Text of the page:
The strengths of our study included the prospective collection of data as part of an ongoing ARDS study, incorporation of multiple potential confounding factors, performance of sensitivity analyses with different methods of confounding adjustment using standard regression, and use of propensity score-based IPTW.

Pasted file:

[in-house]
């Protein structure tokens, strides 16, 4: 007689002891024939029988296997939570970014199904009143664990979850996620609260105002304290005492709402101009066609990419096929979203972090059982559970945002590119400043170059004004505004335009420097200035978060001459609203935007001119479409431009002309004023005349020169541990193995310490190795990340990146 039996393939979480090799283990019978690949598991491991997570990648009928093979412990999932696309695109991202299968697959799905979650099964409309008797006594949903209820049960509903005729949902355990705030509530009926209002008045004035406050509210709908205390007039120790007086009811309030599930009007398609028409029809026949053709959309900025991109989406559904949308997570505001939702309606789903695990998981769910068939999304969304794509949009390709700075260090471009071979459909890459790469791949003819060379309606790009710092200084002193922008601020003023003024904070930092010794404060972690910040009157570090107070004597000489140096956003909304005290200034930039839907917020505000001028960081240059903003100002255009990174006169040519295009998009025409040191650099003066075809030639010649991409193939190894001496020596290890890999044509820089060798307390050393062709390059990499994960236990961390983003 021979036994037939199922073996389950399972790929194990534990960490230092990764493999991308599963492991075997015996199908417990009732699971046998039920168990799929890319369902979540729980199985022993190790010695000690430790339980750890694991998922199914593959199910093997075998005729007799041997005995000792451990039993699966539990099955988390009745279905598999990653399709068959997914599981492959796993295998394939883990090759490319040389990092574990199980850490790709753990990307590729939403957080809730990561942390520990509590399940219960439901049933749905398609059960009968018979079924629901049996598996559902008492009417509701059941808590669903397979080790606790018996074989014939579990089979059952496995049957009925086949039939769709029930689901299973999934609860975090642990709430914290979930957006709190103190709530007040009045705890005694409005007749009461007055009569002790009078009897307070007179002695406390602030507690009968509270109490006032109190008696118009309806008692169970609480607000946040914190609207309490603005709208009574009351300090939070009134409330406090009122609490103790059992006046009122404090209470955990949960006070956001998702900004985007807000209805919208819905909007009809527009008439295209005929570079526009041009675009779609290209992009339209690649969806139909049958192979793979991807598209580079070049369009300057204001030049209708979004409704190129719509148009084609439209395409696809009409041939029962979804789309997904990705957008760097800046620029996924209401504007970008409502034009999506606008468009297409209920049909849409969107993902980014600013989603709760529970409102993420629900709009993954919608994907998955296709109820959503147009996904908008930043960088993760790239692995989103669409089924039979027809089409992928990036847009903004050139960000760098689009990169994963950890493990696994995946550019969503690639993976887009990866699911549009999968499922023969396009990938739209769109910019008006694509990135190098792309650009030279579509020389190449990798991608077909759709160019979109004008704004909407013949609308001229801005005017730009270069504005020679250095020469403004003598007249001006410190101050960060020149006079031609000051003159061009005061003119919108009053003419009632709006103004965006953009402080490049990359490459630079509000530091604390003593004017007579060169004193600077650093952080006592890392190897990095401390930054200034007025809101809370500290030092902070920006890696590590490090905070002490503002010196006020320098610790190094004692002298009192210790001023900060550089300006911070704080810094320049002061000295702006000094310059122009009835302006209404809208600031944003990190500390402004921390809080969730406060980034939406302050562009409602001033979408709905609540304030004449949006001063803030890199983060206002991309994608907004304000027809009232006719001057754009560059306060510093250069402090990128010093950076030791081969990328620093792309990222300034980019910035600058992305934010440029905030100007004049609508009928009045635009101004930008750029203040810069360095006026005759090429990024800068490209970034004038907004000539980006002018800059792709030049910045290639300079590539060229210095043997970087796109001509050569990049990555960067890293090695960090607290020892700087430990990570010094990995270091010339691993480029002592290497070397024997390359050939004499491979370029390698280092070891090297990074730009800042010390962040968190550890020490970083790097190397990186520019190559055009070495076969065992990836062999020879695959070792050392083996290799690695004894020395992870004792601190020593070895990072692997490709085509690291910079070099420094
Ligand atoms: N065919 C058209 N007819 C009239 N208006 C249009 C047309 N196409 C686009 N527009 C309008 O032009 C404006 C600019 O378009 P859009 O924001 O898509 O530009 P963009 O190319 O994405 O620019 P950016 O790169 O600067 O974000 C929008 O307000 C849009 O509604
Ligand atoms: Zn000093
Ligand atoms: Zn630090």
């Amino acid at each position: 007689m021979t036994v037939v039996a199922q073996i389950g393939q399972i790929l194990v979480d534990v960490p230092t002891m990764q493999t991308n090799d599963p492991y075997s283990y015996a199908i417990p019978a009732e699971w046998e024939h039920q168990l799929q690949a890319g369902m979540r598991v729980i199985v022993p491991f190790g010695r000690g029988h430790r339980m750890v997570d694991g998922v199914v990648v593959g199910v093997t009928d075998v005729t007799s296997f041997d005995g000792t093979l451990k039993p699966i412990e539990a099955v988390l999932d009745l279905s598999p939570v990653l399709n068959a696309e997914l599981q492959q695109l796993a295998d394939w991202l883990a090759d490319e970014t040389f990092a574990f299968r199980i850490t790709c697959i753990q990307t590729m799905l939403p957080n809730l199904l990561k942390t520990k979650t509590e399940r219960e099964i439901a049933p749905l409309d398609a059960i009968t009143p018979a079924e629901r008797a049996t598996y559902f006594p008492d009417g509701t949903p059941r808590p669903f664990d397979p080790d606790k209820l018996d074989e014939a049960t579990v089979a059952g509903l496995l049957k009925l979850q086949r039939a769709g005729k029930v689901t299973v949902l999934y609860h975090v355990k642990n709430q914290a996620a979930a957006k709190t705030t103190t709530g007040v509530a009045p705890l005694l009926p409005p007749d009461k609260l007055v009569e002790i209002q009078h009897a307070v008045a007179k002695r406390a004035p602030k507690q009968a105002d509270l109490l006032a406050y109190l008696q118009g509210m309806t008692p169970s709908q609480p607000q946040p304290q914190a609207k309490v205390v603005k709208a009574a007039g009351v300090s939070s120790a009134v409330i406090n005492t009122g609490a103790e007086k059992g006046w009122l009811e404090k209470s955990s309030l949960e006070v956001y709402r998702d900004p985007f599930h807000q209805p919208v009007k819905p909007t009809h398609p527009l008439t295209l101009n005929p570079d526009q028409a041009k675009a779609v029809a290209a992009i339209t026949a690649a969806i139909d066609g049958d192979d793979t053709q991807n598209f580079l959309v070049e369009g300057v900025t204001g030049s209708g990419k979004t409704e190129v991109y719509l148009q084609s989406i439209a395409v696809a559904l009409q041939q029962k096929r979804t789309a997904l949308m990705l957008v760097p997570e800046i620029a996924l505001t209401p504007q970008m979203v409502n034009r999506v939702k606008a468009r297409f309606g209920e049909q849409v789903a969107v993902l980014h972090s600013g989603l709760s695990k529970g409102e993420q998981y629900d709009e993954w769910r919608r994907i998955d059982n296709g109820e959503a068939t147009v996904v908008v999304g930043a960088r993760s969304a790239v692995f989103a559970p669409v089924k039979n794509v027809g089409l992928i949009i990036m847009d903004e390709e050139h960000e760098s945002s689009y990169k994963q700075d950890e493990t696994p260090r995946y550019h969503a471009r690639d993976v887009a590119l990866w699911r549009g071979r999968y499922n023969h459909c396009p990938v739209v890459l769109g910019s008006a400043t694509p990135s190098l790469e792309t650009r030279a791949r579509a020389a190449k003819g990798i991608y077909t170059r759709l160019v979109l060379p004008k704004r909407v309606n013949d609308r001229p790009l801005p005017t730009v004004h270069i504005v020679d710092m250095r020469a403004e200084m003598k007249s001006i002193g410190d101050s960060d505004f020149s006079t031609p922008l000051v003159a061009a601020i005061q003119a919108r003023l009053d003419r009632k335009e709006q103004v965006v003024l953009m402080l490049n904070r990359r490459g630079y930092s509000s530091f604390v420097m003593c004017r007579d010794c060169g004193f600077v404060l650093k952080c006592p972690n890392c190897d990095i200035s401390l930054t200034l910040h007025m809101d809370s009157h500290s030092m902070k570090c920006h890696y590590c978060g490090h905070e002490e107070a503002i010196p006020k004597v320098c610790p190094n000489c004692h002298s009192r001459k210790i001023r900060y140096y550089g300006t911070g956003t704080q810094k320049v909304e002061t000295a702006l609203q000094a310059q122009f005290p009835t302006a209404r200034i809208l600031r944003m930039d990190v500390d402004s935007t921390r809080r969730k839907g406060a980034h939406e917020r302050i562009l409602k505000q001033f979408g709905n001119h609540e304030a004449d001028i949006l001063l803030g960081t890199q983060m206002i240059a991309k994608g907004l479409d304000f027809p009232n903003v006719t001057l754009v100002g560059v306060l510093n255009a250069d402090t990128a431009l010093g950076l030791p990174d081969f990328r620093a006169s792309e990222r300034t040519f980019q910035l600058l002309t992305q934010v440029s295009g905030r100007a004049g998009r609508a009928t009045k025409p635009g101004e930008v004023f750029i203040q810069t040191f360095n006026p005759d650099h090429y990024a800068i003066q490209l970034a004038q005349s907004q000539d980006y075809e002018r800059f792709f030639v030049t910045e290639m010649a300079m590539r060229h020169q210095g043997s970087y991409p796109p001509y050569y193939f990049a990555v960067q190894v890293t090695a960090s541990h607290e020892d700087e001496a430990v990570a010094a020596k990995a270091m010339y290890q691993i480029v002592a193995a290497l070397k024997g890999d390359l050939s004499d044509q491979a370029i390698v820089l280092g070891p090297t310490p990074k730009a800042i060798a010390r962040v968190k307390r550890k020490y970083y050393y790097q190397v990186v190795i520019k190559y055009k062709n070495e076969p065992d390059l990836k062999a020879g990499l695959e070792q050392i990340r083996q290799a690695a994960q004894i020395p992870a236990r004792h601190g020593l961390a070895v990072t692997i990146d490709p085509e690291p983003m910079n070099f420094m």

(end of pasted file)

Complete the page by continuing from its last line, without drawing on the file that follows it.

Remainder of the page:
This study also has some limitations. First, it was a single-center retrospective analysis of prospectively collected data, which could have biased the results. Moreover, multiple unmeasured variables may have affected the outcomes. However, these problems may be minimized relative to those encountered with a typical retrospective design. Second, it was a single-center study, and the patient number in the extrapulmonary ARDS group was relatively small. Therefore, we used methods such as IPTW to compensate for the small patient number. Third, the extended length of the study period may have improved patient outcomes based on supportive care that directly affected such outcomes, and could limit the validity of the study. However, over the past 20 years, there has been little evidence to support these suppositions. Fourth, it only included Japanese patients, and ethnic differences need to be considered. Fifth, we excluded patients with drug-associated ARDS. However, we recently reported that clinical characteristics and mortality differ between drug-associated ARDS and nondrug-associated ARDS (8). The results of the present study do not preclude the requirement for an etiology-focused analysis of ARDS in future studies. Moreover, ARDS was induced by infectious diseases in several patients in the present study. Therefore, we cannot generalize our results to all ARDS patients. Finally, the few cases of trauma, pancreatitis, and massive blood transfusion in the extrapulmonary ARDS group could have resulted in selection bias.